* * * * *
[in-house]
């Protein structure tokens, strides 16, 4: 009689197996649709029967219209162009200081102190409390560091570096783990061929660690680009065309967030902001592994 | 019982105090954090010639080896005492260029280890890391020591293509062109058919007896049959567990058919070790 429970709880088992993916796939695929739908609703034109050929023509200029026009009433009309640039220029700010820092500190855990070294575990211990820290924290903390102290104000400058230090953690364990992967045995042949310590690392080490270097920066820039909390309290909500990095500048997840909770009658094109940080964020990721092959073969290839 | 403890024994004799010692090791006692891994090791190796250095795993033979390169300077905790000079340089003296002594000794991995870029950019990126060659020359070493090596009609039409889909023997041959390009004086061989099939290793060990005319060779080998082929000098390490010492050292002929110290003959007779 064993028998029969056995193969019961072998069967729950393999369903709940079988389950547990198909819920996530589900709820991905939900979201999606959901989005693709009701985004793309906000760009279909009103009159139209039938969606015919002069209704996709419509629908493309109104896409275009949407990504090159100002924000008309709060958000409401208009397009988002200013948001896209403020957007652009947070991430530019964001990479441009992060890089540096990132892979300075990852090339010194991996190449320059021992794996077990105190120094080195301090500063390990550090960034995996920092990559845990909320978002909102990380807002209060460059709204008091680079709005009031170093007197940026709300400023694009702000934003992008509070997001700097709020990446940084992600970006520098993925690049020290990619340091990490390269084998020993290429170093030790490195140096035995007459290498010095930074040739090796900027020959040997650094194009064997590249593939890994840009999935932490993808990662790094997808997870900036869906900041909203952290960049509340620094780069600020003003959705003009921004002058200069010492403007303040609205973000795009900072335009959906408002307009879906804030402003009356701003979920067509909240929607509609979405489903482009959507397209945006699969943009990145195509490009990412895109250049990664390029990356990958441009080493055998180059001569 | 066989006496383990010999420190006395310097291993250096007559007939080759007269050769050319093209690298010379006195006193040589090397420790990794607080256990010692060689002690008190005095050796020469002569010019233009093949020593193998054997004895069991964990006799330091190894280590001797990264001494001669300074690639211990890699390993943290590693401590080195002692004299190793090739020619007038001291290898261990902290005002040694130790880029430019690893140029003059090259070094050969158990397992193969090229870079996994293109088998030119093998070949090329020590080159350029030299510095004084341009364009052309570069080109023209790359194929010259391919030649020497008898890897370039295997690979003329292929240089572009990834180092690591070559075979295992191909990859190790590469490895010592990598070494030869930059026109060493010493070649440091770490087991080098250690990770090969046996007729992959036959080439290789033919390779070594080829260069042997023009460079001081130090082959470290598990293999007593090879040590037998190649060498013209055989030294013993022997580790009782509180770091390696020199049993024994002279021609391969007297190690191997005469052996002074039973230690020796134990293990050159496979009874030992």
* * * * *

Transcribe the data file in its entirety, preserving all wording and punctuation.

[in-house]
């Protein structure tokens, strides 16, 4: 009689197996649709029967219209162009200081102190409390560091570096783990061929660690680009065309967030902001592994 | 019982105090954090010639080896005492260029280890890391020591293509062109058919007896049959567990058919070790 429970709880088992993916796939695929739908609703034109050929023509200029026009009433009309640039220029700010820092500190855990070294575990211990820290924290903390102290104000400058230090953690364990992967045995042949310590690392080490270097920066820039909390309290909500990095500048997840909770009658094109940080964020990721092959073969290839 | 403890024994004799010692090791006692891994090791190796250095795993033979390169300077905790000079340089003296002594000794991995870029950019990126060659020359070493090596009609039409889909023997041959390009004086061989099939290793060990005319060779080998082929000098390490010492050292002929110290003959007779 064993028998029969056995193969019961072998069967729950393999369903709940079988389950547990198909819920996530589900709820991905939900979201999606959901989005693709009701985004793309906000760009279909009103009159139209039938969606015919002069209704996709419509629908493309109104896409275009949407990504090159100002924000008309709060958000409401208009397009988002200013948001896209403020957007652009947070991430530019964001990479441009992060890089540096990132892979300075990852090339010194991996190449320059021992794996077990105190120094080195301090500063390990550090960034995996920092990559845990909320978002909102990380807002209060460059709204008091680079709005009031170093007197940026709300400023694009702000934003992008509070997001700097709020990446940084992600970006520098993925690049020290990619340091990490390269084998020993290429170093030790490195140096035995007459290498010095930074040739090796900027020959040997650094194009064997590249593939890994840009999935932490993808990662790094997808997870900036869906900041909203952290960049509340620094780069600020003003959705003009921004002058200069010492403007303040609205973000795009900072335009959906408002307009879906804030402003009356701003979920067509909240929607509609979405489903482009959507397209945006699969943009990145195509490009990412895109250049990664390029990356990958441009080493055998180059001569 | 066989006496383990010999420190006395310097291993250096007559007939080759007269050769050319093209690298010379006195006193040589090397420790990794607080256990010692060689002690008190005095050796020469002569010019233009093949020593193998054997004895069991964990006799330091190894280590001797990264001494001669300074690639211990890699390993943290590693401590080195002692004299190793090739020619007038001291290898261990902290005002040694130790880029430019690893140029003059090259070094050969158990397992193969090229870079996994293109088998030119093998070949090329020590080159350029030299510095004084341009364009052309570069080109023209790359194929010259391919030649020497008898890897370039295997690979003329292929240089572009990834180092690591070559075979295992191909990859190790590469490895010592990598070494030869930059026109060493010493070649440091770490087991080098250690990770090969046996007729992959036959080439290789033919390779070594080829260069042997023009460079001081130090082959470290598990293999007593090879040590037998190649060498013209055989030294013993022997580790009782509180770091390696020199049993024994002279021609391969007297190690191997005469052996002074039973230690020796134990293990050159496979009874030992």